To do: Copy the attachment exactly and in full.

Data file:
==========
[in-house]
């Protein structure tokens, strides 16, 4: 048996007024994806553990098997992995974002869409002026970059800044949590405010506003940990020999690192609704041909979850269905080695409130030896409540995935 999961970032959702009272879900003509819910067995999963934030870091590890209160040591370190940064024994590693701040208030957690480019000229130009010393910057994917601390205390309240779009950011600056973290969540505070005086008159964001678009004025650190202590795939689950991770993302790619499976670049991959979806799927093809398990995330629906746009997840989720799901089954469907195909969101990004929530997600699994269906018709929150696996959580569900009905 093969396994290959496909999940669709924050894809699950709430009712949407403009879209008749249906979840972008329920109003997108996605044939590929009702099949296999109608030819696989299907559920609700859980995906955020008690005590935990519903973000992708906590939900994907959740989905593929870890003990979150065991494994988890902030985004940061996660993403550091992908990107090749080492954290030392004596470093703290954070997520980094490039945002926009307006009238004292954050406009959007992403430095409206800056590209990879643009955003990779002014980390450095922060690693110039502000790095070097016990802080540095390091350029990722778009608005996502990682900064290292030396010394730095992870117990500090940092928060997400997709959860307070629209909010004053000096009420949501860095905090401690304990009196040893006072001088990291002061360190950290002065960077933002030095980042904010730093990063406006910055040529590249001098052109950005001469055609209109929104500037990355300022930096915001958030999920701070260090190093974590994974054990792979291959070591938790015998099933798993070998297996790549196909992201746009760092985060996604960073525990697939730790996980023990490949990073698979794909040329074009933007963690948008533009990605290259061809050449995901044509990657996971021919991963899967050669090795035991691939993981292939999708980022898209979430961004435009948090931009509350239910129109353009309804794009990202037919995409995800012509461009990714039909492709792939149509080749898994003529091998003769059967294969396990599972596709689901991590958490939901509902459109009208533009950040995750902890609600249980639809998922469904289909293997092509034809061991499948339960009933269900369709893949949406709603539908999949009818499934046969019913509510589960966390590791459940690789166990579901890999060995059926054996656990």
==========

[in-house]
């Protein structure tokens, strides 16, 4: 048996007024994806553990098997992995974002869409002026970059800044949590405010506003940990020999690192609704041909979850269905080695409130030896409540995935 999961970032959702009272879900003509819910067995999963934030870091590890209160040591370190940064024994590693701040208030957690480019000229130009010393910057994917601390205390309240779009950011600056973290969540505070005086008159964001678009004025650190202590795939689950991770993302790619499976670049991959979806799927093809398990995330629906746009997840989720799901089954469907195909969101990004929530997600699994269906018709929150696996959580569900009905 093969396994290959496909999940669709924050894809699950709430009712949407403009879209008749249906979840972008329920109003997108996605044939590929009702099949296999109608030819696989299907559920609700859980995906955020008690005590935990519903973000992708906590939900994907959740989905593929870890003990979150065991494994988890902030985004940061996660993403550091992908990107090749080492954290030392004596470093703290954070997520980094490039945002926009307006009238004292954050406009959007992403430095409206800056590209990879643009955003990779002014980390450095922060690693110039502000790095070097016990802080540095390091350029990722778009608005996502990682900064290292030396010394730095992870117990500090940092928060997400997709959860307070629209909010004053000096009420949501860095905090401690304990009196040893006072001088990291002061360190950290002065960077933002030095980042904010730093990063406006910055040529590249001098052109950005001469055609209109929104500037990355300022930096915001958030999920701070260090190093974590994974054990792979291959070591938790015998099933798993070998297996790549196909992201746009760092985060996604960073525990697939730790996980023990490949990073698979794909040329074009933007963690948008533009990605290259061809050449995901044509990657996971021919991963899967050669090795035991691939993981292939999708980022898209979430961004435009948090931009509350239910129109353009309804794009990202037919995409995800012509461009990714039909492709792939149509080749898994003529091998003769059967294969396990599972596709689901991590958490939901509902459109009208533009950040995750902890609600249980639809998922469904289909293997092509034809061991499948339960009933269900369709893949949406709603539908999949009818499934046969019913509510589960966390590791459940690789166990579901890999060995059926054996656990």